M&Ms being smuggled into jails seized as sweets branded security threat

Police have arrested three activists – two men and a woman aged between 18 and 20 – in Hong Kong for allegedly attempting to incite subversion and revolution by distributing M&Ms and other goods to prisoners.

Officers raided a warehouse linked to the group yesterday, September 20, and seized around 40 cartons.

Included in those cartons were a dozen clear plastic storage boxes containing M&Ms, crackers, wet wipes and baby powder, among other products, Nikkei Asia reports.

Hong Kong’s correctional service tightly controls the items that can be provided to inmates in order to prevent prisoners from accumulating certain items which "create privilege".

Secretary for Security, Chris Tang, said that earlier this month some inmates had accumulated supplies of products such as hair clips and chocolates to "try to establish certain influence".

Senior superintendent of the police national security bureau, Steve Li, said that the trio aimed at fomenting "war" or "revolution" against the Chinese and Hong Kong governments.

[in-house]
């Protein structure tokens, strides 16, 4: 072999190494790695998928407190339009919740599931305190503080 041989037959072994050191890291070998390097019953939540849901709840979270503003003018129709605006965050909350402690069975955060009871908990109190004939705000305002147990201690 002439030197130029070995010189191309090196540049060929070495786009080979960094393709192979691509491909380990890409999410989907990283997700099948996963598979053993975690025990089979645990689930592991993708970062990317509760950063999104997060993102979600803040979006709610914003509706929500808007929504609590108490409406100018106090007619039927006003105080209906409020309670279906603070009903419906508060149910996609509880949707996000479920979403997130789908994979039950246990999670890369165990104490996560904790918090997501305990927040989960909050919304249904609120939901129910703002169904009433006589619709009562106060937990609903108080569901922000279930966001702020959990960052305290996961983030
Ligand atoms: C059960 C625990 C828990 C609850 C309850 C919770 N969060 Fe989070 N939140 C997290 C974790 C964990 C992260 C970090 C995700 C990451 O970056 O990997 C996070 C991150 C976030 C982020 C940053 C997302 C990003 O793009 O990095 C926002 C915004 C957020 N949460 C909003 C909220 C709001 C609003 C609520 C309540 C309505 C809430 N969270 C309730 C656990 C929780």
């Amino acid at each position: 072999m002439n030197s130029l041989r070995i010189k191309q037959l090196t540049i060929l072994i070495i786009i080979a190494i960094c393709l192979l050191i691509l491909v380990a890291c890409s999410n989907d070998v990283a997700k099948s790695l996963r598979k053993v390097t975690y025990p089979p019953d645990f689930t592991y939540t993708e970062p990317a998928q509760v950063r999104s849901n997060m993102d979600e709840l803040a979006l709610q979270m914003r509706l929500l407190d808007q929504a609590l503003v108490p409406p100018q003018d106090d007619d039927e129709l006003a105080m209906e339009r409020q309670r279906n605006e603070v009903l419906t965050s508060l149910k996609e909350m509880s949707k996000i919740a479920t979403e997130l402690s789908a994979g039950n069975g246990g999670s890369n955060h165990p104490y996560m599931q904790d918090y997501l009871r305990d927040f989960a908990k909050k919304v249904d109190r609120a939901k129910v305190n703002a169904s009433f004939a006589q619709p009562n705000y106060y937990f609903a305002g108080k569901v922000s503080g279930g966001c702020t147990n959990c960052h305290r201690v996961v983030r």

Inciting subversion is one of the four offences under the national security law imposed on Hong Kong last year by Beijing, along with separatism, terrorism, and collusion with foreign forces, with each being potentially punishable by life imprisonment.

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Yesterday’s warehouse raid came a day after 6,000 police officers were deployed to ensure safety as around 5,000 ballots were cast in the city’s Election Committee across five polling stations, with no incidents reported except for one small protest that was quickly restrained.

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